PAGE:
In the name of fighting crime, both state and local governments seize Americans’ personal cash and private property, even when the citizens are never charged with anything.

Under the guise of “restoring trust” between communities and police departments that have been militarized by the federal government, the Obama administration's Justice Department announced this month that it had selected six U.S. cities to serve as pilot sites, to develop and deploy federal guidance for local police to create better procedures, reduce racial bias, and regain citizens' trust.

The plan, which is controversial because it is line with Obama administration plans to further nationalize and federalize local law enforcement, has been officially dubbed the “National Initiative for Building Community Trust and Justice.” It will use U.S. taxpayer dollars to deploy “experts” and “researchers” charged with training officers to act in a manner that the DOJ deems just — in essence doing the bidding of the Obama administration. Officially, the Justice Department will be helping local officials “fight crime” under the scheme, according to news reports.

 

Two police officers were shot outside police headquarters in Ferguson, Missouri, early Thursday morning and were reported to be in serious condition.

John Geer wasn't the wrong color to be shot by police — but he was the wrong color to receive attention for it.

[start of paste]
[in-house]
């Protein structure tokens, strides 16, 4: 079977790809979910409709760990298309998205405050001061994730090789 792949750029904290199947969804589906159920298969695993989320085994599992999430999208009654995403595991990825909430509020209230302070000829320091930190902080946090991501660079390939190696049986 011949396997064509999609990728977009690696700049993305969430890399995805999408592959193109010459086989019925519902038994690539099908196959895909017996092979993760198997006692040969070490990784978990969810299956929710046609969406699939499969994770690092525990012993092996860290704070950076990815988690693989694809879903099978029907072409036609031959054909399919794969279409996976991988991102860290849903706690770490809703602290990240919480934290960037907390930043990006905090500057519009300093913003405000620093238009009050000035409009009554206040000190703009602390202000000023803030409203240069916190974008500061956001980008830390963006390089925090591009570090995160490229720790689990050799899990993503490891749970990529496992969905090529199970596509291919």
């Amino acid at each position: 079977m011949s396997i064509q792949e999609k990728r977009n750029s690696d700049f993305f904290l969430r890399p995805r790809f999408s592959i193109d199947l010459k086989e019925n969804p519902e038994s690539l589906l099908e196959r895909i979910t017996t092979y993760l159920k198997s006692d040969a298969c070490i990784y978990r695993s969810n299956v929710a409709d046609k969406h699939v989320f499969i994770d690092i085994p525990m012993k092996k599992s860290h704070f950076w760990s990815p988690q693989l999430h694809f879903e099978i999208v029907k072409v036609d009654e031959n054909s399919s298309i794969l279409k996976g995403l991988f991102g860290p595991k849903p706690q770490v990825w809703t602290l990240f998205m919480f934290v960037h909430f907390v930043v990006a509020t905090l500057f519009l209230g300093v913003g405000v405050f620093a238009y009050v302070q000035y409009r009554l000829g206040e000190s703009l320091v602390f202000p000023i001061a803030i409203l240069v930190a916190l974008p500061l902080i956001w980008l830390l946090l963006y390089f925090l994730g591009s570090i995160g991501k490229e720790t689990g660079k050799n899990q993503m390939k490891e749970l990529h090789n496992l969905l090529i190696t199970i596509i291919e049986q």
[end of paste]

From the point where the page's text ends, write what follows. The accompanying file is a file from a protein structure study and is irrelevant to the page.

The Obama administration and its “Task Force on 21st Century Policing” are under fire after unveiling an unconstitutional plot to impose federal “standards” on state and local police forces, which critics say is in effect an underhanded plan to further nationalize and federalize law enforcement. Widely lambasted as “Common Core” for police, the Obama plan outlines dozens of controversial “recommendations” to be foisted on state and local law-enforcement agencies using federal tax dollars as bribes — the same unconstitutional process used to impose the hugely unpopular national “Common Core” standards on states and schools nationwide. Opponents say it is part of a dangerous long-term plan that must be opposed.

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